How long did it take you to write this book? I began the first few chapters in December of 2006, but I really got down to business and wrote the whole first draft in spring of 2008. Two years of editing, revising and rewriting later, in the summer of 2010, I had a finished product. And just before publication, I went in for another round of edits. You see? The editing never ends until publication!
Why did you decide to self-publish? Last year, after Sleeping with Paris won first place in the Washington, D.C. Romance Writer’s Marlene Awards, I signed with my agent, polished up the manuscript and got it ready to send to New York. We went on submission with this novel last fall, but because of the trend away from this type of light women’s fiction/chick-lit, the book didn’t sell. Thankfully, even though we didn’t find a place for this story going the traditional route, I did receive positive editorial feedback, so I didn’t give up hope in finding a home for my first book. I recently began paying attention to the massive rise in self-publishing and saw it as a fantastic opportunity to get my work out there and gain a readership. And so I took the plunge and am so happy that I did! It took a lot of courage to get to this point, but I wouldn’t do it any differently.
Was the self-publishing process easier or more difficult than you thought it would be? Some aspects were easy breezy, while others definitely had me reaching for the wine bottle… J Overall, though, it was quicker and more fun than I could’ve anticipated. The positive reader feedback I’ve been getting since publication has made it all worth it.
What is the biggest misconception about writing a book? That after you finish your first draft, you are almost finished. Writing the words “The End” is really just a sign that now the real work must begin. That’s when you find out that everything you wrote (or at least some of it) isn’t as fabulous as you thought . . . and then it’s time to revise and rewrite!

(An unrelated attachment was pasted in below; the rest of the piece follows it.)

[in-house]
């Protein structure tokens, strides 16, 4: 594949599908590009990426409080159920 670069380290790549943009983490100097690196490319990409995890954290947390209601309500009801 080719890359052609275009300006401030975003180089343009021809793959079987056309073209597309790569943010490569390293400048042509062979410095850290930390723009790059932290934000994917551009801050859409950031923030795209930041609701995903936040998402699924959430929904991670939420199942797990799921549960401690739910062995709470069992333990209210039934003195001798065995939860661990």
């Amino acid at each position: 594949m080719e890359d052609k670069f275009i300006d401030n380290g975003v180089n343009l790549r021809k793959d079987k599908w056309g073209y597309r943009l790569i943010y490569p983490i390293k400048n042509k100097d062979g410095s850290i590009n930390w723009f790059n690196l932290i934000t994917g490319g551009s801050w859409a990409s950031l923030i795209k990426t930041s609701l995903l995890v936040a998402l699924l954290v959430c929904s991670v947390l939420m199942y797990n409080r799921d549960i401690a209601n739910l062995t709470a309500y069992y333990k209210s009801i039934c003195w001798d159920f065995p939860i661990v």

What was your favorite aspect of the writing process for this book? I loved the very beginning, before I had a clue what I was doing! Transferring those raw ideas to the page in any way I wanted, without worrying about “the rules.” Letting the creative juices flow, so to speak. There’s nothing more fun than that!
What tools/methods have you employed to promote your book? What advice would you give to writers regarding promotion? I’ve been blogging and using Twitter and Facebook on a regular basis as a means of promotion. I’ve also been doing interviews (like this one), have created an author profile on Goodreads, and have posted a bit on the Kindle Boards Forum. There is an endless amount of things that can be done for promotion, so the trick is to prioritize and not allow all of the promotion to steal too much time away from your writing!
How has life changed for you since the publication of your book? At first, I was so excited, busy and tired that I thought my head was going to spin off! Things are calming down a bit now, but the best and most rewarding change has been having new readers come across my book, read it, and tell me that they enjoyed it. I can’t even describe how happy that has made me.
Do you find yourself obsessively checking sales stats? Guilty as charged. Amazon updates them almost hourly, which is both helpful and a time-sucker!
You mentioned you have lots of books in you. When do you plan on writing the next? I’ve already completed a second book, called Kissed in Paris, and I am currently at work on edits for my third novel, a magical women’s fiction with a hint of mystery, called Dancing with Paris. And when this one is finished, I plan to keep on writing!
My favorite last question: Oprah once famously said that there is no such thing as luck, without preparation and a moment of opportunity. Would you agree or disagree with regard to your own success as a writer? I completely agree. We all have dreams and aspirations, but I do believe that we must do our best to work toward them, to prepare in any way that we can. With writing, that means spending a ton of time . . . writing! Then rewriting. Then asking others to read and critique our work. Then editing and revising again! The process never ends. It can be long, exhausting and time-consuming, but you won’t become a solid writer without putting in the time and effort. And then, like Oprah said, there will come a moment of opportunity, and if you’ve been working hard, hopefully you’ll be ready to jump in and take it.